Combined antiretroviral therapy (CART) has turned HIV-infection to a treatable chronic disease during which many patients survive to middle and older age. However, they prematurely develop non-AIDS comorbidities such as cardiovascular disease, metabolic syndrome, diabetes, and HIV-associated neurocognitive disorders (HAND). Microcirculatory changes and endothelial dysfunction occur early both in HIV-infected and in aging patients, in whom they usually precede cardiovascular and neurocognitive impairments. Also, mild cognitive involvement has been reported in women during the menopausal transition. Disruption of the blood-brain barrier, as well as microvascular and cerebral blood flow changes, has been reported in HIV patients with HAND, including postmenopausal women. However, most studies addressing this issue included women aged less than 50 years. Whether HIV-infected women growing older with CART would be subsequently exposed to an increased progression of cognitive impairment overtime remains unknown.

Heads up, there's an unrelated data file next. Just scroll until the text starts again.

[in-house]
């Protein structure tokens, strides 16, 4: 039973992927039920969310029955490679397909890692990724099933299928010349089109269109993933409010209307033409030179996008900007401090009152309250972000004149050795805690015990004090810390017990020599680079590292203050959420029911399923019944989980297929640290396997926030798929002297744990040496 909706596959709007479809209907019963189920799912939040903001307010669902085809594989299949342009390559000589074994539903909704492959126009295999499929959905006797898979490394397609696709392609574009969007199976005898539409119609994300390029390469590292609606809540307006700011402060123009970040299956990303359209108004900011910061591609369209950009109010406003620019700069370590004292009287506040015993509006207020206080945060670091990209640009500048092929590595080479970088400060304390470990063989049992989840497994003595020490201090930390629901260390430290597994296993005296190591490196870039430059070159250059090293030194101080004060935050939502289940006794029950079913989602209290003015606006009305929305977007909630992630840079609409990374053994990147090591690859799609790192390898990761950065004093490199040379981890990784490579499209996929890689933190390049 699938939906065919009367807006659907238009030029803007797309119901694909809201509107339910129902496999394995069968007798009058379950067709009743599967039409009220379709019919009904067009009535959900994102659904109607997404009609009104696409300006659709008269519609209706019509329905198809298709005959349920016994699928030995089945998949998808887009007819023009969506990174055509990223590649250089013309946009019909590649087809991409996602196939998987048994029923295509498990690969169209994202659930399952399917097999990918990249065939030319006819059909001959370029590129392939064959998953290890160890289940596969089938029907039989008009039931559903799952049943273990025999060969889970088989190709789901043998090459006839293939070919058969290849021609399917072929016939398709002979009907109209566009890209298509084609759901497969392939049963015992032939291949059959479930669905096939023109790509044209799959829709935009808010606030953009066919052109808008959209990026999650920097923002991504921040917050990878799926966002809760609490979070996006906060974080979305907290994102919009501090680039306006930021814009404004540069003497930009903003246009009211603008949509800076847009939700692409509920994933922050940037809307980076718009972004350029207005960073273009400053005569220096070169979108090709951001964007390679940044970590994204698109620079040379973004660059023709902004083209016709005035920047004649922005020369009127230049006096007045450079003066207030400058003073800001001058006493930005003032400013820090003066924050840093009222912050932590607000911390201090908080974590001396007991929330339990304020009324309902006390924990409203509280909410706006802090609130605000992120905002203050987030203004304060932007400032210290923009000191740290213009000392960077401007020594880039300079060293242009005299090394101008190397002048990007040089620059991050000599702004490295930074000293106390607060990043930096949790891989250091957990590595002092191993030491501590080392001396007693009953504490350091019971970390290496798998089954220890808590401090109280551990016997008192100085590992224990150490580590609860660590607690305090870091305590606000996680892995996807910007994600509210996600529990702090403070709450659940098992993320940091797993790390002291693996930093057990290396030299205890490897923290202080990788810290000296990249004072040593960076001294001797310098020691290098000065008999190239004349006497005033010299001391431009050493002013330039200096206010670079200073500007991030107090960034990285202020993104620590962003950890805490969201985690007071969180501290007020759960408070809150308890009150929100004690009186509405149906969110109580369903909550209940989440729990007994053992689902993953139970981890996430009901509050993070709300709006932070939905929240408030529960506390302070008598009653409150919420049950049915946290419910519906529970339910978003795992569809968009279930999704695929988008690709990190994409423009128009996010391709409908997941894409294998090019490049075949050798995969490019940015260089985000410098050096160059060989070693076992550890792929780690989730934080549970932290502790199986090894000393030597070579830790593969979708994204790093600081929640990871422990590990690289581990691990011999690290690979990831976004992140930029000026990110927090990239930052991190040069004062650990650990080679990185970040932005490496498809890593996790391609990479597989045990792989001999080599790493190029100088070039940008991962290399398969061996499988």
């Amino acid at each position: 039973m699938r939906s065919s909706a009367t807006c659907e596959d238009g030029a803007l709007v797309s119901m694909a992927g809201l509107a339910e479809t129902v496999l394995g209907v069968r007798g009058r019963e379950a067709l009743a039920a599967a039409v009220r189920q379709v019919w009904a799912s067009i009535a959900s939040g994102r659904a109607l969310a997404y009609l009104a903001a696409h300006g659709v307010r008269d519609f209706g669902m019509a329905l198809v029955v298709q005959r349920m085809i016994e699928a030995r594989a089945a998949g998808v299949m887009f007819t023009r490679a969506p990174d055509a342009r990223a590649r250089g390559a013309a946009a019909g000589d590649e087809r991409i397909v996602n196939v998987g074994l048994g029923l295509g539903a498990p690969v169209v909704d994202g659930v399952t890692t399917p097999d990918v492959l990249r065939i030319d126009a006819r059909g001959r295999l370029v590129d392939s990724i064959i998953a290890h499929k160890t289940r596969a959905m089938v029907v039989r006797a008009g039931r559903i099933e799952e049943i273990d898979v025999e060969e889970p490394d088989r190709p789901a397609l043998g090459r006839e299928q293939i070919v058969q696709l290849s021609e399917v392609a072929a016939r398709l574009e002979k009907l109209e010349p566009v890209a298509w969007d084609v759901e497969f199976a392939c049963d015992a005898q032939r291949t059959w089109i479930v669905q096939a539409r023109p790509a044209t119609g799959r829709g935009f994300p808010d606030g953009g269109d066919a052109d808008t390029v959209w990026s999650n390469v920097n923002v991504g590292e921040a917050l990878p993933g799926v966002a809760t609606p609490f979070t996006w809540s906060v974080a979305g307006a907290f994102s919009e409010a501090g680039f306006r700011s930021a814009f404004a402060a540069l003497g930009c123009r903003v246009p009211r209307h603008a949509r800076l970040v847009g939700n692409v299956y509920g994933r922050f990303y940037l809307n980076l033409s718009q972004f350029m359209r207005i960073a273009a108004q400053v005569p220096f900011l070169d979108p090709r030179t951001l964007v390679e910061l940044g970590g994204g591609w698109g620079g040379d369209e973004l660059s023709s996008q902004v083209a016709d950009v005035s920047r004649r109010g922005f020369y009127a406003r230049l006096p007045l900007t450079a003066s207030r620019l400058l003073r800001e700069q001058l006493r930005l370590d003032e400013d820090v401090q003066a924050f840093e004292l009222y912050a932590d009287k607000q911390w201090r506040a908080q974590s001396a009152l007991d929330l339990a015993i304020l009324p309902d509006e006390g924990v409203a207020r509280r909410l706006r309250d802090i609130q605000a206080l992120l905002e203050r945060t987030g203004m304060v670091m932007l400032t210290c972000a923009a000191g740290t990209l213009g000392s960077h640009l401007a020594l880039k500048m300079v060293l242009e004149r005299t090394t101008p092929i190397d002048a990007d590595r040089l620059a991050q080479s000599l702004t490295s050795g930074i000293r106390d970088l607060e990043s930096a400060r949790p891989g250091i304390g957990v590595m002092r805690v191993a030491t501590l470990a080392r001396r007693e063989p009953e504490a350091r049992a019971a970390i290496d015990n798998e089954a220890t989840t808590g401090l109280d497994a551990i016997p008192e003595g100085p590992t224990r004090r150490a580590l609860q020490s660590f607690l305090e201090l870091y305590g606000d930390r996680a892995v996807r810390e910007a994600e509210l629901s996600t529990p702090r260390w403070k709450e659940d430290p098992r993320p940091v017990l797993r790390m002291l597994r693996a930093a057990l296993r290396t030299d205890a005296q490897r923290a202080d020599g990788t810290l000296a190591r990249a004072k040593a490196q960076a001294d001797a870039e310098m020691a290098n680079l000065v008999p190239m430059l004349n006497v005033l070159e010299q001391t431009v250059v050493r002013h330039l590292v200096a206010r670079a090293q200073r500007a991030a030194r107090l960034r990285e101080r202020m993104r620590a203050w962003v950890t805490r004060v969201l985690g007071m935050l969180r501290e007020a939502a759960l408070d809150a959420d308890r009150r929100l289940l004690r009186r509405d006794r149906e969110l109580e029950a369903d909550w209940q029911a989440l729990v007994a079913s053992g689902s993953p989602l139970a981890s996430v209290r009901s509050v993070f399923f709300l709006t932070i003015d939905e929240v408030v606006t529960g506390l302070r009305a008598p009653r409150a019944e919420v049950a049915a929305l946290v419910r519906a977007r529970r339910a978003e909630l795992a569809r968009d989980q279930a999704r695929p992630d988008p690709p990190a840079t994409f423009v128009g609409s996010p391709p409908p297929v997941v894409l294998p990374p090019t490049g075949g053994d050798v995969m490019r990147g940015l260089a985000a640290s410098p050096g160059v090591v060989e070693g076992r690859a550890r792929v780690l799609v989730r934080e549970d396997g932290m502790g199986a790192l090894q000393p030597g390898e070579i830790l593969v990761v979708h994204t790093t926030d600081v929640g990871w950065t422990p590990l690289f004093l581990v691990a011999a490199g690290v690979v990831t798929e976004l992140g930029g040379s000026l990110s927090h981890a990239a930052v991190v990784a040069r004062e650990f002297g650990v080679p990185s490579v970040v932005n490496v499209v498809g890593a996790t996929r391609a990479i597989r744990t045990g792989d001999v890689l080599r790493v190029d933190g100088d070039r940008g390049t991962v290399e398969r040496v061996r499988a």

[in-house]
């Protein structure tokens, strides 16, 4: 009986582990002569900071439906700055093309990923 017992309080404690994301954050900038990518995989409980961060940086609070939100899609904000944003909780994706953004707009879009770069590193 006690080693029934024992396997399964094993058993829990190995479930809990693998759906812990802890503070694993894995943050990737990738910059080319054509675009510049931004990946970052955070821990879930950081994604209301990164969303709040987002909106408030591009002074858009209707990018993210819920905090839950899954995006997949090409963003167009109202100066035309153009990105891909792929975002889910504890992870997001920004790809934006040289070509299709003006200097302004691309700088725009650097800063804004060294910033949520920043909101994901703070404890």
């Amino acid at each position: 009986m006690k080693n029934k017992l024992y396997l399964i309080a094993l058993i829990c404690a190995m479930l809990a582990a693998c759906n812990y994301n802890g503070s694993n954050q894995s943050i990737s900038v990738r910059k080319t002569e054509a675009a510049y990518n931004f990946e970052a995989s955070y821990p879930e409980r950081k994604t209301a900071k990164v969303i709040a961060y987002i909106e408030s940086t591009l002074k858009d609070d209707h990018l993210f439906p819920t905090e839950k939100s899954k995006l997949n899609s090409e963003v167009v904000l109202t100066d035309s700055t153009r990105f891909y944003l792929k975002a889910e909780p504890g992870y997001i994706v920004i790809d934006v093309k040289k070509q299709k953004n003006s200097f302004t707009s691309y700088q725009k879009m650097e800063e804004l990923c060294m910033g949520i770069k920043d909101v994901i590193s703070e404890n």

Microvascular Function in Aging Among Women Living with HIV.